UV Ink Update, Part 1: One UV Ink for Everything?

Learn about the realities of UV-ink compatibility and the obstacles manufacturers face in developing all-purpose UV formulations. Also find out how new exposure guidelines for a potentially hazardous UV-ink additive may impact your business.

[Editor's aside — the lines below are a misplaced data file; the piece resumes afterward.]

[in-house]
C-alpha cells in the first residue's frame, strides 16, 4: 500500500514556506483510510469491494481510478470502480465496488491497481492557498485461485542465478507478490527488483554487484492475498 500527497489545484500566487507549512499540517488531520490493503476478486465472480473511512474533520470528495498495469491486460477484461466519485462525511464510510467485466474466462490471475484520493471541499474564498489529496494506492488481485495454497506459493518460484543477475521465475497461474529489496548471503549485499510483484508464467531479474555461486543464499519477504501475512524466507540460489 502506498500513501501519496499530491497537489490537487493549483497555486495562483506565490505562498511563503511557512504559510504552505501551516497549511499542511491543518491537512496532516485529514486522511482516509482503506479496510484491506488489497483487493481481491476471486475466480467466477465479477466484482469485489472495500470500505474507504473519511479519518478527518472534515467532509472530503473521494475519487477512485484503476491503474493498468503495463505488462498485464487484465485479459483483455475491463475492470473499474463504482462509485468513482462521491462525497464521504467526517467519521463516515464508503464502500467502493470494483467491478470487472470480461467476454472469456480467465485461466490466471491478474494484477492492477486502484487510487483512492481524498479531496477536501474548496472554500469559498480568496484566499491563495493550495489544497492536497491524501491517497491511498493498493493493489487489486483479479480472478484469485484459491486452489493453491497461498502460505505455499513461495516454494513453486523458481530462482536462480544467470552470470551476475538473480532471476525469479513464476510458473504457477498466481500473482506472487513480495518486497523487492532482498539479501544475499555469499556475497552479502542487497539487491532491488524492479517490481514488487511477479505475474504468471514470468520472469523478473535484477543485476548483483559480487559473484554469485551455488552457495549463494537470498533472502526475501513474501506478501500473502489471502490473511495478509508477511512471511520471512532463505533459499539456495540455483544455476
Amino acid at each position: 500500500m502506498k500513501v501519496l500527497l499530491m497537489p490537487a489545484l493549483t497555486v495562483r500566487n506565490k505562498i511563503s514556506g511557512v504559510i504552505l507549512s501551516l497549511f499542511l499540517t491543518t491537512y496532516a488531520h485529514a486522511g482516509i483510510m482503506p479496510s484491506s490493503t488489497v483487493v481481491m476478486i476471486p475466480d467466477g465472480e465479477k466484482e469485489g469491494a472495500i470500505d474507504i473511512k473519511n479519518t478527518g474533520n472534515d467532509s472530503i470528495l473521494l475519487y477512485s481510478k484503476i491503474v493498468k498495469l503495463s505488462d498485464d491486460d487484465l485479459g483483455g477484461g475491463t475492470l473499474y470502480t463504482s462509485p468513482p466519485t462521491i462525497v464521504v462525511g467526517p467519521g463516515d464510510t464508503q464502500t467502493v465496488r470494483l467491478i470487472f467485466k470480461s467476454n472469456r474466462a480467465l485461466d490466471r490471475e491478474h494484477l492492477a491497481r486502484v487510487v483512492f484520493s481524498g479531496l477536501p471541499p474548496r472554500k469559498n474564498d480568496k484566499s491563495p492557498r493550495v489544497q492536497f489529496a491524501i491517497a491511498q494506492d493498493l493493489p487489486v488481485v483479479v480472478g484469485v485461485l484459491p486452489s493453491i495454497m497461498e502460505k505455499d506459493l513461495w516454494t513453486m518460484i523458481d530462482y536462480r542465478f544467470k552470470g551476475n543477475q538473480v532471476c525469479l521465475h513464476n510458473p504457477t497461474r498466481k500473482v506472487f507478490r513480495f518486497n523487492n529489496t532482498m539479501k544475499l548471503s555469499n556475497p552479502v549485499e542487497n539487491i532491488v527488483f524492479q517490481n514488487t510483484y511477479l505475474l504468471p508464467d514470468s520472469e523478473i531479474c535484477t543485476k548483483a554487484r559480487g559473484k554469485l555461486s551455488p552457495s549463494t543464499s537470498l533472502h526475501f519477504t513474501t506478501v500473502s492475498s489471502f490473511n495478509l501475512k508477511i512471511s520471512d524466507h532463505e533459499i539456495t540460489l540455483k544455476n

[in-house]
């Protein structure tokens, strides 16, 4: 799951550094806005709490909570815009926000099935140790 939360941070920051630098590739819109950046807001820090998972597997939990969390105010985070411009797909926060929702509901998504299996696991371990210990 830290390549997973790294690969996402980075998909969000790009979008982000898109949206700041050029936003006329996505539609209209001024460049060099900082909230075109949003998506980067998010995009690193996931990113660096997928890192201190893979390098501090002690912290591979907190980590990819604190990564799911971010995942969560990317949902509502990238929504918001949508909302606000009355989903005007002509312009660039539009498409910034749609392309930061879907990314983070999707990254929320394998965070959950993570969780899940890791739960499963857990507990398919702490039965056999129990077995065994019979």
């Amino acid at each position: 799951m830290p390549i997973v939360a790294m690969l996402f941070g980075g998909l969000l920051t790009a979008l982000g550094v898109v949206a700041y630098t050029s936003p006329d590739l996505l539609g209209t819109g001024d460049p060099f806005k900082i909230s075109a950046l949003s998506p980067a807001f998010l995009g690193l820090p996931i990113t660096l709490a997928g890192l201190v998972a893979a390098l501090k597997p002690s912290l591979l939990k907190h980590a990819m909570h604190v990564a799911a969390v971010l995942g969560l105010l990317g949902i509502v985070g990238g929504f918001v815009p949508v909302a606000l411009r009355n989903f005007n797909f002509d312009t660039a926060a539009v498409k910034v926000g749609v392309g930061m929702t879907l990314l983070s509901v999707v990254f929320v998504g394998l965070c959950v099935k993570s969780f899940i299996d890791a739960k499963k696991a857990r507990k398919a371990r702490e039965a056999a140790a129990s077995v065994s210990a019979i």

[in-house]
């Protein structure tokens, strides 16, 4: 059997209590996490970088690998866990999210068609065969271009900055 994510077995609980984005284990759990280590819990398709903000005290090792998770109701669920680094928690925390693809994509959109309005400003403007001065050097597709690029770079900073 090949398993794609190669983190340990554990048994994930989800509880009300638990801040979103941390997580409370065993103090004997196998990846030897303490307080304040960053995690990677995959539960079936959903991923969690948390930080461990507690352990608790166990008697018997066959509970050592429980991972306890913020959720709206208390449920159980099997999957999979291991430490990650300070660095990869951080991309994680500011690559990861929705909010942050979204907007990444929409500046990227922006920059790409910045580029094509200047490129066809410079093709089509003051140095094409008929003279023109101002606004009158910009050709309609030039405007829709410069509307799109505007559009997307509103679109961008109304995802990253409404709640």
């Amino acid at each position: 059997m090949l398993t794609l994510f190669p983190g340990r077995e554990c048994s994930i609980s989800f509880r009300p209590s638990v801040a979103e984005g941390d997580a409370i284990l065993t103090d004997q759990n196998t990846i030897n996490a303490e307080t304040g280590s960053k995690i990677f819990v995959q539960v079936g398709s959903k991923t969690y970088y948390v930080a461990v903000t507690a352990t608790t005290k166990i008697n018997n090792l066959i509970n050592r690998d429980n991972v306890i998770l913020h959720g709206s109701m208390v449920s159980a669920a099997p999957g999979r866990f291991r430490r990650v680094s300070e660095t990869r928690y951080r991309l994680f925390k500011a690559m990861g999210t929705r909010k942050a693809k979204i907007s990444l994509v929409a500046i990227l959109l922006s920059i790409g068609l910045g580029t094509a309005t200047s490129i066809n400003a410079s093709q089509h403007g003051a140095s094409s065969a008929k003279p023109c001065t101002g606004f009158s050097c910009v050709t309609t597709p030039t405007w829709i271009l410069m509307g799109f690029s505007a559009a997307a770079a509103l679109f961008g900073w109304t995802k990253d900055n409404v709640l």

It's the P-O-P printer's dream--a single UV ink that works for all P-O-P substrates, requires no additives, presents no post-printing application concerns, and simplifies ink purchasing and inventory management. The concept always has been appealing to screen printers, but how realistic is a true, all-purpose UV ink? The all-purpose-ink concept became popular in the mid 1980s when the great conversion from solvent-based inks to more production-friendly UV formulations began. And like all popular ideas of the past, this all-purpose concept is coming into vogue once again in the form of new UV inks that are compatible with multiple P-O-P substrates. The rebirth of these inks comes with some changes, however. First and foremost is that the new formulations work well on a wider selection of materials than their predecessors. But manufacturers are wary of creating expectations that the inks can't meet, and most have decided that the term "all-purpose" is a little too ambitious. So the new UV inks are described as "multipurpose" formulations. Today's multipurpose inks have overcome many limitations that existed in earlier all-purpose varieties, due primarily to the fact that a greater assortment of chemical components are now available to ink manufacturers. These components allow multipurpose UV inks to provide performance capabilities that were not available in the past. Inks are now formulated with oligomers, monomers, and initiators that provide faster, stronger, and better adhesion to a broader range of substrates than ever. But even with these improved ingredients, UV inks still have limitations. Flexibility Consider the resin type employed in the ink. Epoxy and acrylic resins are known to form more rigid films. Urethane resins usually are considered to be soft and flexible. In reality, all of these resins are available in a wide spectrum of hardnesses, from flexible to rigid. But resins and monomers cannot be both rigid and flexible at the same time. This would defy the laws of physics. Ink manufacturers have to choose ink components that provide the proper rigidity to match the application for which the ink and substrate are intended. If the job involves producing double-sided prints on styrene, then the cured ink film should be more rigid. If the application concerns printing on polyethylene banners, a more flexible ink film is desirable. Adhesion Adhesion always is a major concern when evaluating any ink line. Important differences exist in the adhesion characteristics of various multipurpose UV inks on the market today. Most will adhere well to a variety of styrene, paper, and vinyl substrates. The most difficult substrates on which to print these inks are those in the plastic family known as polyolefins, specifically polyethylene and polypropylene. In P-O-P printing, treated polyethylene usually is found in the form of banner substrates. Polypropylene is most often seen molded into a fluted substrate for use in rigid displays or signs (other polyolefin materials also are used to produce fluted substrates). If these difficult substrates are part of your product mix, you'll need to thoroughly evaluate any multipurpose UV ink for acceptable adhesion on the materials before you use the ink in production. End use The significant differences in properties and performance characteristics of P-O-P substrates require different properties from UV inks to ensure effective and durable prints. Normally, printers are careful to check for ink adhesion when printing and curing inks. If a failure does occur, it usually surfaces during post-print processing in the form of ink chipping off when diecutting, bending, folding, sewing, etc. These problems sometimes occur because the ink was unable to form a proper adhesive bond with the substrate. But more likely, the ink film was too inflexible for the substrate. The environment in which the printed material will be displayed also influences the performance demands on the ink. Is the application a short-term indoor display where durability is a lesser concern? Or is the graphic intended for long-term outdoor use? In this situation, you not only have to consider the adhesion and rigidity of the ink film after printing, but also must determine if exposure to the elements will change these characteristics and allow the print to deteriorate before the promotion ends. A matter of preference Some printers have no interest in finding one ink that works well on multiple materials. They prefer to use inks that are tuned for specific substrates, giving them the piece of mind that they are getting the best possible performance characteristics with each application they print. Of course, this leads to the need to stock and keep track of multiple ink lines, which is the primary factor that drives other printers to use multipurpose formulations. Although the multipurpose ink's performance may not be optimized for any one application, it performs well enough on all their applications and simplifies ink management enough to justify its use. For most printers, however, the optimal solution to ink selection is somewhere in between. Today's multipurpose UV inks are a viable tool for many printers to reduce the total number of inks that they must inventory. For example, if a printer currently is printing one UV ink for vinyl banner, another for poly-ethylene banner, another for fluted polypropylene, and yet another for styrene and card stock, his total ink inventory (including leftovers from previous print runs) can get out of hand pretty fast. By selecting one UV multipurpose ink for the majority of these applications, and one or two complementary inks to round out the collection and address difficult substrates, all P-O-P applications can be satisfied and inventory control can be simplified. If you've been thinking about taking the plunge into multipurpose UV inks, remember to thoroughly assess the performance of the inks in all facets of production, including post-print processing. Make sure to test the inks for all the substrates and applications you typically print. Finally, single out any materials for which the multipurpose formulation is inadequate, then attempt to find the smallest number of additional ink lines that will allow you to satisfy jobs on these difficult substrates. Don't be afraid to get assistance from the ink supplier's technical-support staff, who can help guide you to formulations for all your needs. Tom Keegan is director of products and technical services for screen-ink manufacturer Nazdar, Shawnee, KS. He is responsible for developing and coordinating market studies that drive the company's product research and development efforts. With Nazdar for more than 14 years, he previously has served as the company's director of product development, director of technical/customer service, and director of product management. Keegan holds a bachelor's degree in biology with a minor in chemistry and is a frequent speaker at industry functions.